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The National Centre for Farmer Health

The National Centre for Farmer Health (NCFH) is a partnership between Western District Health Service and Deakin University. The Centre is based 300 kilometres west of Melbourne in the agricultural hub of Hamilton, Western Victoria.

The NCFH is committed to ‘making a difference to farmers’ lives’ by encompassing university research, service delivery and education that provides national leadership to improve the health, wellbeing and safety of farm men and women, farm workers and their families throughout Australia.

The NCFH website aims to address the health, safety and wellbeing issues associated with farming to increase knowledge transfer across the target groups of farmers and their families, rural professionals, academics and students. The NCFH focuses on prevention and early identification of risk factors associated with farming populations and works to develop timely, appropriate and effective interventions.

Service Delivery

The NCFH team is multi-disciplinary and includes professionals from the health, agricultural, social sciences and information technology disciplines who focus on five key strategies to improve health, wellbeing and safety of farm men and women, farm workers and their families.

The NCFH five key strategies:

  1. Sustainable Business Development through specific programs;
    • AgriSafe™, an occupational health and safety program specifically aimed at farming populations that includes physical health, wellbeing and farm safety aspects.
    • Sustainable Farm Families™, an award winning and evidence based program structured on knowledge and skill building to promote long term lifestyle and work safety changes in farming families.
  2. Professional Training and Education delivered to health and agricultural professionals working in farming communities. This includes the Graduate Certificate of Agricultural Health and Medicine in partnership with Deakin University.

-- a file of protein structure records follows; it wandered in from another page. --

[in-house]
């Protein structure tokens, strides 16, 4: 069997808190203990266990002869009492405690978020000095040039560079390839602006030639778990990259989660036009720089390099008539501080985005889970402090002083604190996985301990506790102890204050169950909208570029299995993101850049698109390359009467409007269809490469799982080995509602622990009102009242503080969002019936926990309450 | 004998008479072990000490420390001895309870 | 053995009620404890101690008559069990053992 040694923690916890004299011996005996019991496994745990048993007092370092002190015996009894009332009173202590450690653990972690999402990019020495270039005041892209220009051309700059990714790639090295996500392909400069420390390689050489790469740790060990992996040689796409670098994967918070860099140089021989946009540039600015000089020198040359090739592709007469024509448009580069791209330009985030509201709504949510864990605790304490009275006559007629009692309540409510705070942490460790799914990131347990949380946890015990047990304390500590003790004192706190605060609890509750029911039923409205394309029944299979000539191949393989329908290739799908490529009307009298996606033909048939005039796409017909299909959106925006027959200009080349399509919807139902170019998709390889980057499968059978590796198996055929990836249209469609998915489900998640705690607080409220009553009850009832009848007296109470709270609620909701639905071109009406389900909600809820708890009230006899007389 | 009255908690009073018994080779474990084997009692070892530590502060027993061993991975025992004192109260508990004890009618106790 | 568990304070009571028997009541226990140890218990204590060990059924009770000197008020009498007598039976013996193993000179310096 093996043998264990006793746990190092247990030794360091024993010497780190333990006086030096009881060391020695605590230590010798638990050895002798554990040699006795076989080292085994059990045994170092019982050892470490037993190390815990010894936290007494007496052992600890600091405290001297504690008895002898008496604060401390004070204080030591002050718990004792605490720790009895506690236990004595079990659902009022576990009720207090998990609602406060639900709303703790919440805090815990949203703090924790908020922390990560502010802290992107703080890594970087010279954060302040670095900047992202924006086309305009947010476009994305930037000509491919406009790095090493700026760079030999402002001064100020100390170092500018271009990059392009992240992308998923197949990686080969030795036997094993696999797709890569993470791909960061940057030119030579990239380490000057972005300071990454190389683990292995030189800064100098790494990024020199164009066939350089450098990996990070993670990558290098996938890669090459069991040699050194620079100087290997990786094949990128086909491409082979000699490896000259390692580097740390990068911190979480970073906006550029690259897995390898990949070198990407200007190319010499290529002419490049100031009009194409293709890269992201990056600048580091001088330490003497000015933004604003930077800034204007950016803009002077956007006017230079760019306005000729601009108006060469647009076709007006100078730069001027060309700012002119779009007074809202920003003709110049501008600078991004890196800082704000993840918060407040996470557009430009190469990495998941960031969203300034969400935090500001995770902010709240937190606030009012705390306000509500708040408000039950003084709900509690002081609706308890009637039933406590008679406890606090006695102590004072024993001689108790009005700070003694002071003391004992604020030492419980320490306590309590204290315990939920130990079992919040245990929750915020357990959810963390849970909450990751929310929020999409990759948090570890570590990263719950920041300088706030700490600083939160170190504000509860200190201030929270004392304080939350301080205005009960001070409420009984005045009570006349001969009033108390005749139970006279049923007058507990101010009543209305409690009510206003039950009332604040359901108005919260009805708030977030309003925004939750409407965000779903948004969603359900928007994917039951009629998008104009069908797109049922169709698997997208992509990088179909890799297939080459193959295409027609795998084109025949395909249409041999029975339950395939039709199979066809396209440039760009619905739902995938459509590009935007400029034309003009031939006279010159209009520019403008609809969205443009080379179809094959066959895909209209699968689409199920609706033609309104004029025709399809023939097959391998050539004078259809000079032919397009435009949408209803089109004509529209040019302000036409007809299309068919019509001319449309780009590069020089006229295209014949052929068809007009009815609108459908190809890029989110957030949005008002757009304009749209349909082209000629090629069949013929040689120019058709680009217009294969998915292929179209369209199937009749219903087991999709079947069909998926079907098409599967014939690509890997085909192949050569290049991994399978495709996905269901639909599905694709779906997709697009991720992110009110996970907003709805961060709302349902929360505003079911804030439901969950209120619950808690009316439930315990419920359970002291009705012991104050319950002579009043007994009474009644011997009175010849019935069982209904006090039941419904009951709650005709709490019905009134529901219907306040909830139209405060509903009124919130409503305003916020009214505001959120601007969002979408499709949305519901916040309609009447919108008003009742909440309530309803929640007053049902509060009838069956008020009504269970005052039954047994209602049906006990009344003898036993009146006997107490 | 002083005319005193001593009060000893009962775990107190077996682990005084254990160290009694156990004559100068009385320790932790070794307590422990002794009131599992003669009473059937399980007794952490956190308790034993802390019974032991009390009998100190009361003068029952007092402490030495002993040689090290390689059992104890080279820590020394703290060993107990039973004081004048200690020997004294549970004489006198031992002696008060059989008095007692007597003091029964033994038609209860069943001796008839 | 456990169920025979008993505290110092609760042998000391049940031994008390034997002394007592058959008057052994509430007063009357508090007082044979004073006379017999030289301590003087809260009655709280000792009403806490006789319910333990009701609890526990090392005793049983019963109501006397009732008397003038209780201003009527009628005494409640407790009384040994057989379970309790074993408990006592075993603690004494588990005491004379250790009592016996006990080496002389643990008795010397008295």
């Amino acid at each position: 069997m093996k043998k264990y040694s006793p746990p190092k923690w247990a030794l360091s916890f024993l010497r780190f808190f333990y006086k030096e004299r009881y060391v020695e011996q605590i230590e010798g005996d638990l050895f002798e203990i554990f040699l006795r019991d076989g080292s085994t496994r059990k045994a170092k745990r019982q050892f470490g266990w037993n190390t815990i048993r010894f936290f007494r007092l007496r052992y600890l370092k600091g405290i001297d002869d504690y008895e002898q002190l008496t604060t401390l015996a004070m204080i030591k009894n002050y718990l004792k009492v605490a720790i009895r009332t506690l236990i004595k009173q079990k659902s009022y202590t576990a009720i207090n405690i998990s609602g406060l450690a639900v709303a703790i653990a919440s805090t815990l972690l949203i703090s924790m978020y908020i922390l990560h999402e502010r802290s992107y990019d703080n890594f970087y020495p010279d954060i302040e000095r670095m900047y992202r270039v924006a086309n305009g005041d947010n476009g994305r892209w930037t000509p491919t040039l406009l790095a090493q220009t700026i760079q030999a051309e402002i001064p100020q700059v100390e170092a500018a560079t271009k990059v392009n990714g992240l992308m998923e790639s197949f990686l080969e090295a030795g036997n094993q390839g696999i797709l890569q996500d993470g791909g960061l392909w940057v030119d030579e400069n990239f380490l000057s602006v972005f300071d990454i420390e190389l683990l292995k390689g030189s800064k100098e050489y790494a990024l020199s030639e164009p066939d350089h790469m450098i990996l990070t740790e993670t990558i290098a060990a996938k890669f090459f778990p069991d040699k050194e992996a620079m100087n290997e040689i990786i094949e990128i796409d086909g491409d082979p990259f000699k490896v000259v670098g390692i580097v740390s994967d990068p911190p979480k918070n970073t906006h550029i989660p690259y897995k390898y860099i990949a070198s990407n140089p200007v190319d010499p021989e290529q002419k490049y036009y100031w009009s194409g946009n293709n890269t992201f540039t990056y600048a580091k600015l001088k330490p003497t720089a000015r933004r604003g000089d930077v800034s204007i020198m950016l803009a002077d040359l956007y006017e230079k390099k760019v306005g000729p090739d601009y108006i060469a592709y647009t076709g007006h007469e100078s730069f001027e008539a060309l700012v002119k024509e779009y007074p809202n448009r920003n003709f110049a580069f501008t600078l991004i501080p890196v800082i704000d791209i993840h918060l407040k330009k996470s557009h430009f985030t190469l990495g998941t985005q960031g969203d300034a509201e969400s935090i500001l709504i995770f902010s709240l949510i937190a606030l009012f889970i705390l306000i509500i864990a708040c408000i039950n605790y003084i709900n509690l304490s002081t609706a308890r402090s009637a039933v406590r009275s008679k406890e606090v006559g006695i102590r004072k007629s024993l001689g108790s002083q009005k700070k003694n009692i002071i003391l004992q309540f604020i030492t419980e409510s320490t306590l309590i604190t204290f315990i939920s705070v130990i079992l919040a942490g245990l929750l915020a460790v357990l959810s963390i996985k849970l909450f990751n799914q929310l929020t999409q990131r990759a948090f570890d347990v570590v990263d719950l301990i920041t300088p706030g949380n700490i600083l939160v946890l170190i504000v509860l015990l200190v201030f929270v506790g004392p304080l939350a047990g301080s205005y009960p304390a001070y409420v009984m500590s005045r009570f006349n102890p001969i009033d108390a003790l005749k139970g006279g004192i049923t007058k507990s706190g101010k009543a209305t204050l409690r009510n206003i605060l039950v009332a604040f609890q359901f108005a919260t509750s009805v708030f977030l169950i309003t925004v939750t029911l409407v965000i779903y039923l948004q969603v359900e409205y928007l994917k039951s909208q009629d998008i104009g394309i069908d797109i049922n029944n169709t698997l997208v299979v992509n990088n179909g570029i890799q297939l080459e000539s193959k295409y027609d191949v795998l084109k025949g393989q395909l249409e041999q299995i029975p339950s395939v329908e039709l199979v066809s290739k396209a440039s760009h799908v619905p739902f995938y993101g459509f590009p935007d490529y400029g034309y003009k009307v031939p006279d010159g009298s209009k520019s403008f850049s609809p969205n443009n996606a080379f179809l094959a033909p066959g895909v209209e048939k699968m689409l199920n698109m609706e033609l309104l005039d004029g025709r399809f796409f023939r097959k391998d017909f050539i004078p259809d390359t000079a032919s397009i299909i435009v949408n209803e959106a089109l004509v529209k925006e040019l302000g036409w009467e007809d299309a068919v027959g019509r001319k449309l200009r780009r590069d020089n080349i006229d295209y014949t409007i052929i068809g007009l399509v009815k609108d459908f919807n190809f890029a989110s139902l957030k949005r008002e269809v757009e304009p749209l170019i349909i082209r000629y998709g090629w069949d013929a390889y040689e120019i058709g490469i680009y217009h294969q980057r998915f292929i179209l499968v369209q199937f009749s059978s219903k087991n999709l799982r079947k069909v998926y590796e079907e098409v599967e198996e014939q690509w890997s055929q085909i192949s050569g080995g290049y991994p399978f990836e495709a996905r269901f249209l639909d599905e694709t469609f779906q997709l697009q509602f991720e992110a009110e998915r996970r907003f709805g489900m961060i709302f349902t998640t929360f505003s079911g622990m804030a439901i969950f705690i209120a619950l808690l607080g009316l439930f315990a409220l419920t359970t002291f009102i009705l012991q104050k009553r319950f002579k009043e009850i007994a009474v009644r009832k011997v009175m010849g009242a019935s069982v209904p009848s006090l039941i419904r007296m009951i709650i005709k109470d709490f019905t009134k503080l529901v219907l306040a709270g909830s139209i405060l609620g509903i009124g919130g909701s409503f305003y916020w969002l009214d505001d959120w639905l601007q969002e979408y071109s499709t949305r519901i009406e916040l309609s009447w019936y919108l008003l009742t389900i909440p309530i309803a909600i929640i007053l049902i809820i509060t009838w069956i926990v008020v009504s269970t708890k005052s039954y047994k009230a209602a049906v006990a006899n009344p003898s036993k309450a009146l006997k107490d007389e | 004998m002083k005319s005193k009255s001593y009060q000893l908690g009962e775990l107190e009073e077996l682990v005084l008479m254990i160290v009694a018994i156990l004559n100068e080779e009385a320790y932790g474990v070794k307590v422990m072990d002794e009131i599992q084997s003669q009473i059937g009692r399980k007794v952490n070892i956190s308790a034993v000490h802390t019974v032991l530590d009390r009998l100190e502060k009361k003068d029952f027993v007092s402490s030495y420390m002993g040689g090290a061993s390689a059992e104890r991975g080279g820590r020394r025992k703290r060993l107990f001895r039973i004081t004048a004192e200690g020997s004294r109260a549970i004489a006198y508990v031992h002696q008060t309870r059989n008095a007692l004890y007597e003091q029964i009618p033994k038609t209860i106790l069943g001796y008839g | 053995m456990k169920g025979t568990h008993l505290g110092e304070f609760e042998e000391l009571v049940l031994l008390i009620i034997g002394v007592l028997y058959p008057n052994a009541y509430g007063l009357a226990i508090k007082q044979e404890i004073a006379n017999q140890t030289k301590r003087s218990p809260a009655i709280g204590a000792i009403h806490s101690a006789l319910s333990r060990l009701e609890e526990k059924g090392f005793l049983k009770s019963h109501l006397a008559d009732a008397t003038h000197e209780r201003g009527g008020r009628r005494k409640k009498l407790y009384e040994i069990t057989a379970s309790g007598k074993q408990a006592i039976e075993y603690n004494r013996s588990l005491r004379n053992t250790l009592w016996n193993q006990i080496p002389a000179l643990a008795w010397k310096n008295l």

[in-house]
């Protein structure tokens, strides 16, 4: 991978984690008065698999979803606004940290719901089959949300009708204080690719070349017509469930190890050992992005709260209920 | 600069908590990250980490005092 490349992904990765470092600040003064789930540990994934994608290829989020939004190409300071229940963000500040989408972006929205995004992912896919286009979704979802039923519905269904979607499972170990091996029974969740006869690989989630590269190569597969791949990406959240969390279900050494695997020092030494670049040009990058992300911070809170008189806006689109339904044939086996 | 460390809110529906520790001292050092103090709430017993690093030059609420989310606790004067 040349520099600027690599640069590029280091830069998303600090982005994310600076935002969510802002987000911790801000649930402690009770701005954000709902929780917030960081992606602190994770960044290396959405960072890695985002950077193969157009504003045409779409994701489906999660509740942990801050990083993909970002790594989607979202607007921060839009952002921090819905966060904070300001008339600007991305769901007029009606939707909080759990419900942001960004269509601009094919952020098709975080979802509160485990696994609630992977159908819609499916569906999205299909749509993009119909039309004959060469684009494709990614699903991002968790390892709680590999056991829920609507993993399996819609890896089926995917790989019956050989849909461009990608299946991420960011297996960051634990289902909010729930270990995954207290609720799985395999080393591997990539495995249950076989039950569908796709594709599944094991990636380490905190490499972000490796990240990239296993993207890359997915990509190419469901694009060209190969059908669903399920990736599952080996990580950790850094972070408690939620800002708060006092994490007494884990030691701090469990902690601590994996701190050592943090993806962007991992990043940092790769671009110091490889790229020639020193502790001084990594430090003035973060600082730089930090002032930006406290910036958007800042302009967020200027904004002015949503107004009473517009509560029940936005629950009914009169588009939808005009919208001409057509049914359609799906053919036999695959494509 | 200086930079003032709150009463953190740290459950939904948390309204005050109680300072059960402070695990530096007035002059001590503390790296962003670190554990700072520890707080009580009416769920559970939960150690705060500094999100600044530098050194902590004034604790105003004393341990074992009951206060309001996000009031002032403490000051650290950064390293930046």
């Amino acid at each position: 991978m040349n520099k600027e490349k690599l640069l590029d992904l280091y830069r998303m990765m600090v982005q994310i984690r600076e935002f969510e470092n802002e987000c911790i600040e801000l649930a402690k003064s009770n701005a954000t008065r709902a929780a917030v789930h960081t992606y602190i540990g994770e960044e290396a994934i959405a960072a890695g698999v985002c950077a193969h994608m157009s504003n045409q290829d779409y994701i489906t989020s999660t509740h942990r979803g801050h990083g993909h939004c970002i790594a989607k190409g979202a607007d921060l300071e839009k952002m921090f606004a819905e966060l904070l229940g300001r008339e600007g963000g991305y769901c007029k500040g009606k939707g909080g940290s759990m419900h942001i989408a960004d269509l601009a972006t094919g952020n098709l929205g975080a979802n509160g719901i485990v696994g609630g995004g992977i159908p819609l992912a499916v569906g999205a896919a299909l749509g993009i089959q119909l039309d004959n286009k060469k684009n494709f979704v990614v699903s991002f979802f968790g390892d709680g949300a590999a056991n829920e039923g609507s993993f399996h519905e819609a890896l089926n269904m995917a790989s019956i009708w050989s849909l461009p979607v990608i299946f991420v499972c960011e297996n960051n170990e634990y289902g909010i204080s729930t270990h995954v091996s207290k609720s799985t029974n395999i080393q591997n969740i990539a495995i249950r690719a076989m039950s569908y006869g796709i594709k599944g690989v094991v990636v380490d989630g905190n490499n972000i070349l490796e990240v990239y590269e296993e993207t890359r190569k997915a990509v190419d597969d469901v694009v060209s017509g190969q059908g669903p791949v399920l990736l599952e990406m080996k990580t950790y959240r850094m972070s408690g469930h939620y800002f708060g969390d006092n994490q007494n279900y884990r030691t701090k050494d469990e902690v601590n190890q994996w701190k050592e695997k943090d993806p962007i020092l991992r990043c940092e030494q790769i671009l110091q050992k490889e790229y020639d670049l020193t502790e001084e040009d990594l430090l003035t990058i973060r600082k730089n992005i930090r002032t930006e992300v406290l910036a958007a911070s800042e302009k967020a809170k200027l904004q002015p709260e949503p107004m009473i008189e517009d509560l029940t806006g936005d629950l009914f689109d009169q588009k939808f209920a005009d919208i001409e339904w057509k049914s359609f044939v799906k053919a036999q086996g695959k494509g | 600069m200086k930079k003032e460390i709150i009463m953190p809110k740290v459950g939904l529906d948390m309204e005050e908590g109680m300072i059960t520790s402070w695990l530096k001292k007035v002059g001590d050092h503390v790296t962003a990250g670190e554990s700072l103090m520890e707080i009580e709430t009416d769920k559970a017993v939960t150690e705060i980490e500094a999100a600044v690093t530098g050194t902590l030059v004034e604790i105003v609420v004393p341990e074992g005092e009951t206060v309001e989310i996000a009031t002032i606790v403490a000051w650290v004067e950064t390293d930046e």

3. Applied Research and Development that improves the evidence base on effective interventions that make a difference to farmers’ lives.
  4. Reputation and Reach through providing a web-based information and advisory service specific to farmer health that is recognised nationally and internationally, including an online safety shop.
  5. Governance with a commitment to work together with health services, universities, governments and farmers to grow the NCFH.

Recommended links

Last reviewed: May 2018

Information from this partner

Found 58 results

Eye injury flash burns - Farmer Health | Farmer Health

Flash burns (welders flash) are common painful complaints following welding on farms. Flash burns occur when the cornea (the clear tissue that covers your eyes) has been exposed to ultraviolet light like the welding torch. Symptoms develop five to 10...

Read more on The National Centre for Farmer Health website

Bushfire smoke - Farmer Health | Farmer Health

Bushfire smoke can affect your lungs. Many farmers already have sensitive lungs or lung disease because they are regularly exposed to a lot of dust and other particles that affect their lungs. You can be affected by smoke from bushfires...